Q-and-A with Michael Feuer: Do you lead like a benevolent dictator?

In 1988, Michael Feuer co-founded OfficeMax, using $20,000 of his own money. During his tenure as CEO, he helped the company expand to more than 1,000 locations. He is now the CEO of venture capital firm Max-Ventures. I talked to Feuer, author of “The Benevolent Dictator: Empower Your Employees, Build Your Business, and Outwit the Competition,” about his leadership style and his approach to encouraging innovation.

How would you characterize a benevolent dictator style of leadership, and what are its advantages?
A benevolent dictator first and foremost always does what is best for the greater good or takes action to reach the objective or objectives of all constituents, putting each before his or her own personal goals.
As a leader, how can you tell when the time for discussion has passed and it’s time to take action?
When the time for talking and discussion is done and the organization finds itself at that proverbial fork in the road, a benevolent dictator must be the one to say “yea or nay” so that the process can move forward. Otherwise, analysis paralysis sets in, inertia takes over, and the company misses opportunities or fails to solve problems.
What is the hardest lesson you’ve had to learn as an entrepreneur?
The leader can’t assume anything and must always trust, but verify. This has to be done at specific follow-up check points (dates) to ensure nothing falls through the cracks or that things stay on course. In addition, one must always have Plan B and even Plan C as the initial idea most always needs modification along the way. Most entrepreneurs fall in love with their plan instead of the potential results.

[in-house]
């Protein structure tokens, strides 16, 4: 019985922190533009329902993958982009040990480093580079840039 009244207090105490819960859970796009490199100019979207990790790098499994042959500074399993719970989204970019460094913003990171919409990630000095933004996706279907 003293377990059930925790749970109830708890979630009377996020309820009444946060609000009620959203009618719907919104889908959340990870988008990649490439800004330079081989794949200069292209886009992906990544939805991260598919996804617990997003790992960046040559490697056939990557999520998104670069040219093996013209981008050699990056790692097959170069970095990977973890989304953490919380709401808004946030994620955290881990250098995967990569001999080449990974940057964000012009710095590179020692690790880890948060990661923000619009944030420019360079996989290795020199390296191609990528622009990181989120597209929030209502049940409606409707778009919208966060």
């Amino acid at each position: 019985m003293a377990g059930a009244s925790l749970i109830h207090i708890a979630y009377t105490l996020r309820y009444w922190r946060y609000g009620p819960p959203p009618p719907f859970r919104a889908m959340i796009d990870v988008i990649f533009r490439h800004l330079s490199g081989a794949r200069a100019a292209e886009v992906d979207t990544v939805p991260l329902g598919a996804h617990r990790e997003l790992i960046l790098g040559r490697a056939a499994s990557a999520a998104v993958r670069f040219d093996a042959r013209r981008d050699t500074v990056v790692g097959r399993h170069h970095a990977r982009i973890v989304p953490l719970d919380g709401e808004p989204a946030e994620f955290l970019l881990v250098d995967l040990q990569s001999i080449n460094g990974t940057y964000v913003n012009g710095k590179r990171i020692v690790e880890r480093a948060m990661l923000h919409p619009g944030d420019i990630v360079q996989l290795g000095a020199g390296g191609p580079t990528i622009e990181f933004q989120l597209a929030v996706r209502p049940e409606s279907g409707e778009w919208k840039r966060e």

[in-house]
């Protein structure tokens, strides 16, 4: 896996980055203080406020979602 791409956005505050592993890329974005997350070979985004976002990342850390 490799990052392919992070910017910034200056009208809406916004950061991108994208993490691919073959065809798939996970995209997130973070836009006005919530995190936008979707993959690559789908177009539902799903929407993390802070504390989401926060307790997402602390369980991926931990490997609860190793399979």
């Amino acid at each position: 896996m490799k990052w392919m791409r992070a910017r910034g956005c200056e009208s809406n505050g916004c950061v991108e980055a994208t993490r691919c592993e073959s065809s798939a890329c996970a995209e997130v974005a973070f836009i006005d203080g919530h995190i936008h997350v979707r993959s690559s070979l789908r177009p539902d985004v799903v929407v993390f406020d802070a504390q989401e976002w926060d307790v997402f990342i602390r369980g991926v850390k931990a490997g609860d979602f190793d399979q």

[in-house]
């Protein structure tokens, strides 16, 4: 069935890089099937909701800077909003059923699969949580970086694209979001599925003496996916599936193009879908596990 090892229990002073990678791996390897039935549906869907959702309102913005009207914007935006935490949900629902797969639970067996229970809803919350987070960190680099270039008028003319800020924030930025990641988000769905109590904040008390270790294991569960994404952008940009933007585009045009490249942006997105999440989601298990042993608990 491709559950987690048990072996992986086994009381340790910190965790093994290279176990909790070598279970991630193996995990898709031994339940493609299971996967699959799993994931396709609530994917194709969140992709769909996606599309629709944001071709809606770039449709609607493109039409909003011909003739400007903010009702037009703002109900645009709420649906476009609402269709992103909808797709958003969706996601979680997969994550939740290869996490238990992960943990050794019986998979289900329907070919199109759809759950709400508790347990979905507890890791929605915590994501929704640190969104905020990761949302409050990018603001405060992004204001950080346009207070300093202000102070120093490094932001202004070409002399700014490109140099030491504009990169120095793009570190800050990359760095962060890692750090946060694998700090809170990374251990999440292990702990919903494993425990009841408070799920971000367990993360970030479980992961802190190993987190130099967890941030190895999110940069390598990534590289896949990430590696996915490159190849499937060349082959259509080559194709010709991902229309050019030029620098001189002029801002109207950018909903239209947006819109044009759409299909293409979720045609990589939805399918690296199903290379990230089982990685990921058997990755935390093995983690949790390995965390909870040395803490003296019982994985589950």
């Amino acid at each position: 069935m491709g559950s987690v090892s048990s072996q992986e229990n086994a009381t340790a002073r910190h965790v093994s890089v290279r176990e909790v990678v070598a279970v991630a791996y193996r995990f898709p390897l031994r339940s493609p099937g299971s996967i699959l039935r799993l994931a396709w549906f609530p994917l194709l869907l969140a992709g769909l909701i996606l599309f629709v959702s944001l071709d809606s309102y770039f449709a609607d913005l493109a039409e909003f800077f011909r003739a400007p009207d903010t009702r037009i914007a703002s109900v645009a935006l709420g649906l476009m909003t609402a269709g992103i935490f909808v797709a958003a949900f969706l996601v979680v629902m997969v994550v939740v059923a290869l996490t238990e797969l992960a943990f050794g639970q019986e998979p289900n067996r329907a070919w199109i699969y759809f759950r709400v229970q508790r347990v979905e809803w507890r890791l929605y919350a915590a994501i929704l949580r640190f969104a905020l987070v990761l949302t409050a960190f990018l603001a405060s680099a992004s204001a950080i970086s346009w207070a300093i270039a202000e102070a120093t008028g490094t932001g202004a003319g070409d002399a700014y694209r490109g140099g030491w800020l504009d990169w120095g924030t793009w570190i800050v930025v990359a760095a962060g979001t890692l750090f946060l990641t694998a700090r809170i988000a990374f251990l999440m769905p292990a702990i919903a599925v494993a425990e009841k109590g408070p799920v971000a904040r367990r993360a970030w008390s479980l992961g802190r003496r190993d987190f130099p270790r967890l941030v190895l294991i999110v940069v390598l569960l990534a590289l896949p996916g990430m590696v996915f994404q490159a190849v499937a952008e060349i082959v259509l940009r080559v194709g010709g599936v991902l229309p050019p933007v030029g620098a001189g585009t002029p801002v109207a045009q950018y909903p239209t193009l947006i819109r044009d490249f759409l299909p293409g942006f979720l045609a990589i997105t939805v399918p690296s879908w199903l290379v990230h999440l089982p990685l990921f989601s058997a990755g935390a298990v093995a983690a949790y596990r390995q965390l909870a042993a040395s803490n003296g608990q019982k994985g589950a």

What is the most important step a leader can take to encourage innovative ideas?
Continuously stirring the pot, challenging current thinking, and asking what-if questions. The concept of “if it ain’t broke, don’t fix it” is guaranteed to eventually cause a company to fall behind its competitors or have its customers become tired of the product or service.
You guided OfficeMax from a small company to a very large one, with $5 billion in annual revenue. How did your approach to leadership change as the company grew?
At the beginning, one needs to know most of the key details and how-tos of every aspect of the business. As the business grows, the leader must learn to focus on where he or she can do the most good and allow all team members to do their jobs while the leader maintains check points on major projects. Most founders cannot make the transition from the quarterback on the field to the coach on the side lines calling the big plays. It was easier for me because I spent 15 years in corporate America as a VP-type before starting OfficeMax from scratch. I learned a lot during those years, and many of the most valuable lessons were how NOT to do it.